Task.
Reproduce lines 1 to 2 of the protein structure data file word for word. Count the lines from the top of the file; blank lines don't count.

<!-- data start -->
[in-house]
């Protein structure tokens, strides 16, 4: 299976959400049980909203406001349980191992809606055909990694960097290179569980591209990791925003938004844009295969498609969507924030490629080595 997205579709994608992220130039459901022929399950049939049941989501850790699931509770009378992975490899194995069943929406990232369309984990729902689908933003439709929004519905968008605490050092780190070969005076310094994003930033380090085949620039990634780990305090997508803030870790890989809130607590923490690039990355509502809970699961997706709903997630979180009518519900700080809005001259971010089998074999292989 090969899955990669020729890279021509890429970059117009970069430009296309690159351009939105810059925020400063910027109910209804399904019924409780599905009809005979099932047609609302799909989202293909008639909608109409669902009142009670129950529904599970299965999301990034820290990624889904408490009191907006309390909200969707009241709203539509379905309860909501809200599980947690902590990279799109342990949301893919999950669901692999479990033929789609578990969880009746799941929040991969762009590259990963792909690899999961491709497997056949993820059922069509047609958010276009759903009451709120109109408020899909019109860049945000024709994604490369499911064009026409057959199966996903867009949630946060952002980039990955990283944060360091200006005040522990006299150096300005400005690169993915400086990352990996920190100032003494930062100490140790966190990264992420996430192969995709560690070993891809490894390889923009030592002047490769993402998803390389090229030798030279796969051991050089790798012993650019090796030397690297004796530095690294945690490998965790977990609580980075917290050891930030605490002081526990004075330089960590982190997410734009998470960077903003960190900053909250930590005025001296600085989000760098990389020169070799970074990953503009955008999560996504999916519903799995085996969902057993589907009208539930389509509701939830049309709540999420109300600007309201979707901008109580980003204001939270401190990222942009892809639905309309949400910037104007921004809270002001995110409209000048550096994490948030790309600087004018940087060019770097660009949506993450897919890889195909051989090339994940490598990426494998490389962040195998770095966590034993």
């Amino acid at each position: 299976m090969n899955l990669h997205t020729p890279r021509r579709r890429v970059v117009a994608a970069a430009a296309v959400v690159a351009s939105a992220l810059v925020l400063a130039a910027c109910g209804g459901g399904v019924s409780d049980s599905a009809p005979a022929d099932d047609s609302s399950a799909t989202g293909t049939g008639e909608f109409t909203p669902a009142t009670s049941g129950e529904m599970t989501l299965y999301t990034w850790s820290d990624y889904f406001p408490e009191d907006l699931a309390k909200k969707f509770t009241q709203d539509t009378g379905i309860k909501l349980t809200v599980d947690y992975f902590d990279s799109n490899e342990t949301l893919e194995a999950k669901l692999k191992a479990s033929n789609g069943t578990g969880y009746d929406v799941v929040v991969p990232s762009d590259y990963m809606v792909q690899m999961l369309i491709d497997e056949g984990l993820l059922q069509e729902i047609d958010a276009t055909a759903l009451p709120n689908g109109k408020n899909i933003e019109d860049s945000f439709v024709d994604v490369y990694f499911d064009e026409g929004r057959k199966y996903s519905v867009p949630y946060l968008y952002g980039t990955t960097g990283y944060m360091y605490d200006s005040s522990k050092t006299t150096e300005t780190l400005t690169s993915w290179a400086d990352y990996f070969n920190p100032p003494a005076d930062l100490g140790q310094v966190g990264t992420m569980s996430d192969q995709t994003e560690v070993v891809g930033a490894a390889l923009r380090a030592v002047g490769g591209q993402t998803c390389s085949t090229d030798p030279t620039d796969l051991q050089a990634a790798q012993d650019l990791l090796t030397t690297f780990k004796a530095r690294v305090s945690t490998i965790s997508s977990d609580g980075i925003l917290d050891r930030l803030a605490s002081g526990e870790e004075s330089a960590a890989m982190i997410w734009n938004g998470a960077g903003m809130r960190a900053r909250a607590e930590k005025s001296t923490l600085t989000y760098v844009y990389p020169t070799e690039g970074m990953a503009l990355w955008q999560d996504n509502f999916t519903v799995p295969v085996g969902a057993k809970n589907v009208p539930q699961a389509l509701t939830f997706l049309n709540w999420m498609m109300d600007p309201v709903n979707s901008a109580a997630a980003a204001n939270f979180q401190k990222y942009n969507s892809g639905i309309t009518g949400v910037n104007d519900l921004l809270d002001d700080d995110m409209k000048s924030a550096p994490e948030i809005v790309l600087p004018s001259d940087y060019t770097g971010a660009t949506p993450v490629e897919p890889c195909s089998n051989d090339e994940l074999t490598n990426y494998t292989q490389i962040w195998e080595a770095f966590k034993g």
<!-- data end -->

[in-house]
């Protein structure tokens, strides 16, 4: 299976959400049980909203406001349980191992809606055909990694960097290179569980591209990791925003938004844009295969498609969507924030490629080595 997205579709994608992220130039459901022929399950049939049941989501850790699931509770009378992975490899194995069943929406990232369309984990729902689908933003439709929004519905968008605490050092780190070969005076310094994003930033380090085949620039990634780990305090997508803030870790890989809130607590923490690039990355509502809970699961997706709903997630979180009518519900700080809005001259971010089998074999292989 090969899955990669020729890279021509890429970059117009970069430009296309690159351009939105810059925020400063910027109910209804399904019924409780599905009809005979099932047609609302799909989202293909008639909608109409669902009142009670129950529904599970299965999301990034820290990624889904408490009191907006309390909200969707009241709203539509379905309860909501809200599980947690902590990279799109342990949301893919999950669901692999479990033929789609578990969880009746799941929040991969762009590259990963792909690899999961491709497997056949993820059922069509047609958010276009759903009451709120109109408020899909019109860049945000024709994604490369499911064009026409057959199966996903867009949630946060952002980039990955990283944060360091200006005040522990006299150096300005400005690169993915400086990352990996920190100032003494930062100490140790966190990264992420996430192969995709560690070993891809490894390889923009030592002047490769993402998803390389090229030798030279796969051991050089790798012993650019090796030397690297004796530095690294945690490998965790977990609580980075917290050891930030605490002081526990004075330089960590982190997410734009998470960077903003960190900053909250930590005025001296600085989000760098990389020169070799970074990953503009955008999560996504999916519903799995085996969902057993589907009208539930389509509701939830049309709540999420109300600007309201979707901008109580980003204001939270401190990222942009892809639905309309949400910037104007921004809270002001995110409209000048550096994490948030790309600087004018940087060019770097660009949506993450897919890889195909051989090339994940490598990426494998490389962040195998770095966590034993």